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Editor,—Dr Bell shows himself to be as much influenced by prejudice as the paediatricians he criticises, in his comments on “the family” (Commentary, December 1999 issue ofADC, p. 517). We agree entirely with him that advocacy should have an evidence base. It also needs to have an achievable focus and be politically attainable: neither are easy to define in relation to family life. Whilst we might agree that a two parent family is desirable, not even the Pope, the Archbishop of Canterbury, nor Mrs Thatcher can influence current trends and the role of politics is minimal.
Two other aspects of his commentary disturb us. First, advocacy as much as counselling requires careful study and applied training; we do not agree that any doctor can do either well, simply “as part of his or her work”. Second, Dr Bell disparages speaking out on women's and children's rights in developing countries as it might lead to deportation. However this view ignores the role of the West, through aid policies and transnational corporation activity, in flouting these rights. Our advocacy should be global in concept but local in focus.
Dr Bell goes on to criticise the study for being based on opinion. Certainly it was based on opinion—its very value is that nine paediatricians working in a variety of settings came together in an attempt to analyse the sorts of issues requiring advocacy that arise in the course of a working week, and to set up an agenda that they would like to see addressed. If it only serves as a springboard for discussion and action, something worthwhile will have been achieved.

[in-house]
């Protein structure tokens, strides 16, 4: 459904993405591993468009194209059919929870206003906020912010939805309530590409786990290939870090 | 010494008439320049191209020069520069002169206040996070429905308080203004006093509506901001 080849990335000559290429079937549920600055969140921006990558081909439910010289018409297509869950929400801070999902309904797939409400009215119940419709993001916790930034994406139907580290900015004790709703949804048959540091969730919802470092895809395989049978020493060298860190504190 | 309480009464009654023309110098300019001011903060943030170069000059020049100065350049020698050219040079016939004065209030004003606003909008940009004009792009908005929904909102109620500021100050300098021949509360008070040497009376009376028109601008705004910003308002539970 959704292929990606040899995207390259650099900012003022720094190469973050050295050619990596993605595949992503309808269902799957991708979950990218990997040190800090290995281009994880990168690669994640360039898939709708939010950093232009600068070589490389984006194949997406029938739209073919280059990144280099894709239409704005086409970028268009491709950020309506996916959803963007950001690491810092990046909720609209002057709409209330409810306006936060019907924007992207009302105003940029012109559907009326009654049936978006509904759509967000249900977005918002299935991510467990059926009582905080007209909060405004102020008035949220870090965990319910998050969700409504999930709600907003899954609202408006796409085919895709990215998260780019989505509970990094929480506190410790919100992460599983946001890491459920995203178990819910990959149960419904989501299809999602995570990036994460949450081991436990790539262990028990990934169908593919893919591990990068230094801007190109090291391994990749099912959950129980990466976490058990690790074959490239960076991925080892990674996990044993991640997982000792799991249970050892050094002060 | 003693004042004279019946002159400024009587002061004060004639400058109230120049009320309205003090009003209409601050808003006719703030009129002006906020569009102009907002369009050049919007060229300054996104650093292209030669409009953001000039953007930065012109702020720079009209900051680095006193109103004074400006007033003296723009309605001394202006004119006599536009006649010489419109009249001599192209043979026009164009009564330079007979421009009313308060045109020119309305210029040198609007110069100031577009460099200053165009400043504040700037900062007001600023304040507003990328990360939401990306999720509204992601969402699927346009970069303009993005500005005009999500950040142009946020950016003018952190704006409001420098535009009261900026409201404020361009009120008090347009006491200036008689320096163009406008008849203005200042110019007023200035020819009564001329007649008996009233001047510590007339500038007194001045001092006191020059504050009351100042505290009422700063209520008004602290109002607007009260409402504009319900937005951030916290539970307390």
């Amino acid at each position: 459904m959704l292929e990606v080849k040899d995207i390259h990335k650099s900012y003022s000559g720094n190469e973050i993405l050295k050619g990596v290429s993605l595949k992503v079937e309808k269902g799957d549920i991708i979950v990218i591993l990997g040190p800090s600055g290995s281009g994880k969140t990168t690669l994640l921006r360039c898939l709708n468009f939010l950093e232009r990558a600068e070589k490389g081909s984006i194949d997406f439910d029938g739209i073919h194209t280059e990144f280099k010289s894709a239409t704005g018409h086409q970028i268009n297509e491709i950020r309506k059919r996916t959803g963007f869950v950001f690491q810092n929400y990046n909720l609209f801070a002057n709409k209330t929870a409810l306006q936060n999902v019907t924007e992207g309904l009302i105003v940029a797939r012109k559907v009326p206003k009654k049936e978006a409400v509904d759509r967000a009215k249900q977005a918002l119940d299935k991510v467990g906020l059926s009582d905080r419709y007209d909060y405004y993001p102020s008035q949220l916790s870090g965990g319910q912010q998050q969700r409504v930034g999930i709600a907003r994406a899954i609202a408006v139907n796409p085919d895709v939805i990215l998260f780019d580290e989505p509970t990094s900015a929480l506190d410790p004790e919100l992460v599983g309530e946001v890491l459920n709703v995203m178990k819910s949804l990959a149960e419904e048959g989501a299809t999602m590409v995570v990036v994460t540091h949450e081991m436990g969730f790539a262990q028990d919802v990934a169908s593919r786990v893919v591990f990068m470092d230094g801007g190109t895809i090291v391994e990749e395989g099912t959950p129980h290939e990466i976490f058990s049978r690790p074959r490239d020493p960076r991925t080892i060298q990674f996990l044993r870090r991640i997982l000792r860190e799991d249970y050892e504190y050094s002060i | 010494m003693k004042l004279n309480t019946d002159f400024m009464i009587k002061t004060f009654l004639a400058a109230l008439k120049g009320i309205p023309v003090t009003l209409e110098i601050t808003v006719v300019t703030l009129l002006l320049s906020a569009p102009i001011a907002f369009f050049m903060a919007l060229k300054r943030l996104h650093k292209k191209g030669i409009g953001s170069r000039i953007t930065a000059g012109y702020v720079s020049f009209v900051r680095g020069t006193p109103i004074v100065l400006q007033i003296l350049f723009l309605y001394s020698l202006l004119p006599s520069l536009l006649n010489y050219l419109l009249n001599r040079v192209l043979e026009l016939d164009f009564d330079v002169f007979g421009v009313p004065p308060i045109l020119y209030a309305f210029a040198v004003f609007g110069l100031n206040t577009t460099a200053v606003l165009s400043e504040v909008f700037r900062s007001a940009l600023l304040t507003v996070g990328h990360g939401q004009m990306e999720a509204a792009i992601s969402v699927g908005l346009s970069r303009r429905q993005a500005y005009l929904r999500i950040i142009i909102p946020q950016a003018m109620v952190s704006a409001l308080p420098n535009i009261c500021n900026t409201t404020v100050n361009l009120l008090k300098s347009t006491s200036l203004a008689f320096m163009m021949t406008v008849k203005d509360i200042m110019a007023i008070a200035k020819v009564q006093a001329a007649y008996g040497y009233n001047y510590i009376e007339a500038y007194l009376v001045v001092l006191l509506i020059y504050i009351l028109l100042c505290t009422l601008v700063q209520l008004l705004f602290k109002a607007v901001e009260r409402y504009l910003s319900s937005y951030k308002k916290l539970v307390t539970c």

Dr Bell comments:
With 38% of our children now born out of wedlock, my comments on the breakdown of family life in the UK are all too evidence based. I note that Drs Rudolf and Waterston, “... might (might!) agree that a two parent family is desirable”, and whilst I agree that the church leaders named seemed to have been ineffective in stemming the rise, I do not agree that the role of politics is minimal; indeed I fear that it has been legislation (i.e. politics) with respect to support and housing of single parents and changes in marital law and taxation that has fuelled this rise, not to mention the subtle advocacy provided by the constant fare of value-free sex in television programmes.
Some forms of advocacy may need special training, as I stated in my commentary, but many aspects of advocacy are part and parcel of a doctor's job and such skills must be acquired as part of one's general development: surely they are not suggesting that one needs to attend their course before one writes to an MP?
I did not disparage advocating women's and children's rights: what I wrote was, “shouting loudly about women's and children's rights is, in many a third-world country, more likely to result in rapid deportation, than any benefit to the women or children of that country.” My point was that to achieve an end one has to soberly consider how best to do it. For example, ideological statements such as, “... the role of the West, through aid policies and transnational corporations ...”, seem more likely to frighten off any legislator, not to mention many potential supporters. It is hardly what Berman meant by “identify friends and build coalitions”.
If, as Drs Waterston and Rudolf state, their paper was to serve as, “ ... a springboard for discussion and action ...”, why are they complaining that it achieved its aim?
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